However, Azis has had to face his fair share of controversy. From being verbally attacked by the homophobes and racists to being accused of exploiting and distorting homosexual identity, being labelled a cultural corruptor because of his singing chalga (which is, in the opinion of Bulgar nationalists, ‘foreign’ music) and being scolded by the government for disrespecting the image of Vasil Levski (the most revered historical figure in Bulgaria – so much so, he was nicknamed “The Apostle Of Freedom”) by building a stage on top of it for a public performance, Azis has had to fend off quite a lot of attacks, but has always managed to come on top in spite of it all. Still, not happy with that, in 2005 he decided to launch his political career with the underrepresented Euro Roma party, but was unanimously ridiculed by everyone when it was discovered that he had no electoral program and wasn’t really concerned about anything besides advocating in favour of gay marriage and settlement rights, as well as subventions, for the Roma people. Since he received a minimal amount of votes during the elections due to the negative publicity generated, he decided to retaliate by travelling to Germany (he has double nationality) to marry his partner, events promoter and fellow Gypsy Niki Kitaetsa – his answer to the scandal that followed was to repeat the ceremony two days later in Bulgaria, on live television! Then he went on to publicly declare that he had undergone penis enlargement surgery and injected collagen into his lips to improve his sex life… What can I say? He knows what his fans expect of him, and gloriously delivers!
Well, enough of my ramblings! This has to be the longest post I’ve ever made and we haven’t even reached the songs! Well, you know the deal, go get his albums before anything. I’ve been able to find the majority of them on eBay. As usually, I've not included the translations because I've no idea of Bulgarian - I will also keep my comments on each song short. I think I must have reached everyone's saturation point by now.
Обичам Те – Obicham Te (DJ BeBo & B-boy-D remix)
I am not sure whether this is a Kazakh folk song or an original composition by Turkish superstar Serdar Ortaç (people have told me very different things), but it’s a beautiful song. Serdar’s version is a wild house number, whereas the one made by Azis (who is very prone to borrow hits from Turkish and Greek singers) is a fast ballad. I very much prefer this remix, which is simply terrific! It incorporates a fabulous bass line and lots of percussion to the original, giving a sense of urgency that invites you to dance while respecting what I presume is the sad message of the ballad. Awesome song, and immensely funny to dance to. Video for the original version.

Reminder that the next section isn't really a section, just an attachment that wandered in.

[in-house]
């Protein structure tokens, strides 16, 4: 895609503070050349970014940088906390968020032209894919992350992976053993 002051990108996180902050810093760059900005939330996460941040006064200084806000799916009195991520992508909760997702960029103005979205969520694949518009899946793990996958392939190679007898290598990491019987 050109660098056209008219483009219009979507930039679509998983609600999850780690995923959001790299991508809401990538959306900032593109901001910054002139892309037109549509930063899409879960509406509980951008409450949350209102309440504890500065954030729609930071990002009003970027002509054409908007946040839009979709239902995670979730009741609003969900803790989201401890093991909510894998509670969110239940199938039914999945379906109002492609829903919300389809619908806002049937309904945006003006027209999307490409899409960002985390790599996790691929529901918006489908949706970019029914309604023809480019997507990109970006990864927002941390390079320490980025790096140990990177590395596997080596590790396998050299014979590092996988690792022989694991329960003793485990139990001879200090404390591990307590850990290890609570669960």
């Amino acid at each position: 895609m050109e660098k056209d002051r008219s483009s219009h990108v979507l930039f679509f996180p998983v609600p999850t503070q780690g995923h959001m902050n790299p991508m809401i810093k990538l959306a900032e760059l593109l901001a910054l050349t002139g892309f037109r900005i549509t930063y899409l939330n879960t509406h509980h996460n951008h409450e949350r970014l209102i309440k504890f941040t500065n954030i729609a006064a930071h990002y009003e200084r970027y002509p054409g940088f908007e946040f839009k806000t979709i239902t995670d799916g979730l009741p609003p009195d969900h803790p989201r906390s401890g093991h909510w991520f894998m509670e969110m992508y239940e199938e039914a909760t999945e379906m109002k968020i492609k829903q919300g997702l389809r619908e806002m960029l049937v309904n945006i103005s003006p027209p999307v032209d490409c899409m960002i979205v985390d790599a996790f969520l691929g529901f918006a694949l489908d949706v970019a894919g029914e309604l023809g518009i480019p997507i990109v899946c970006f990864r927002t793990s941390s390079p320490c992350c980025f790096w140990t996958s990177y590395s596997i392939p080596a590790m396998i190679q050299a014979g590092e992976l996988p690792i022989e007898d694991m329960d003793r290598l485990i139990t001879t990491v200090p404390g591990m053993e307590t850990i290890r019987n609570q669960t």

Ледена Кралица – Ledena Kralitsa (R&B Version)
This song could very well be an international hit. It has a delicate melody that runs at a slower tempo than the very heavy bass line, and suddenly breaks into an explosive chorus that will make you shake your body around. It’s fantastic. Well, I promised I’d keep things short, so here’s the outrageous video.
Искам, Искам – Iskam, Iskam (duet with Malina)
This hip hoppish track is both indescribably and incredibly good – I hate hip hop, but when I heard this, I was hooked! Maybe the fact that it constantly whirls in a hypnotic kaleidoscope of electronic effects and trumpet solos that fill your mind like a curtain of smoke, has something to do with it. The melody is ripe with hooks, and it has one of the best instrumental breaks I’ve ever heard. Azis and superstar Malina’s voices blend fantastically, and I really like the repetitive, slow chorus. The video is a chav’s dream come true!
Не Казвам Ти Стига – Ne Kazvam Ti Stiga
If you saw my previous post on Azis, you have already watched the video for this song. Still, it’s an amazing track – definitely something you’ll like to dance to. Let me remind you to go to watch the video once again. Oh Lord, is it amazing...
Никой Не Може – Nikoj Ne Mozhe (DJ OeM Club Mix)
The original version of this song is a slow, sad ballad led by the cheesiest synthesizer saxophone imaginable, but once you pass that you’ll find a beautiful melody and one of the catchiest choruses imaginable – which is only highlighted by the dance beat of this remix. Oh, and you have to watch the video! It’s the craziest soap opera imaginable, compressed in five plus minutes!
Черните Очи – Chernite Ochi (duet with Malina)
I love this song! It’s pure chalga, with endless layers of percussion, violins and all sorts of techno little touches, even though it’s also a sad ballad. The video is tacky and tawdry enough as to be borderline pornography but, then again, that's who both Malina and Azis are. Nevertheless, I can’t praise this song enough! It has an exceptionally beautiful melody and Azis goes into chromatic-scale wailing overdrive several times! Amazing!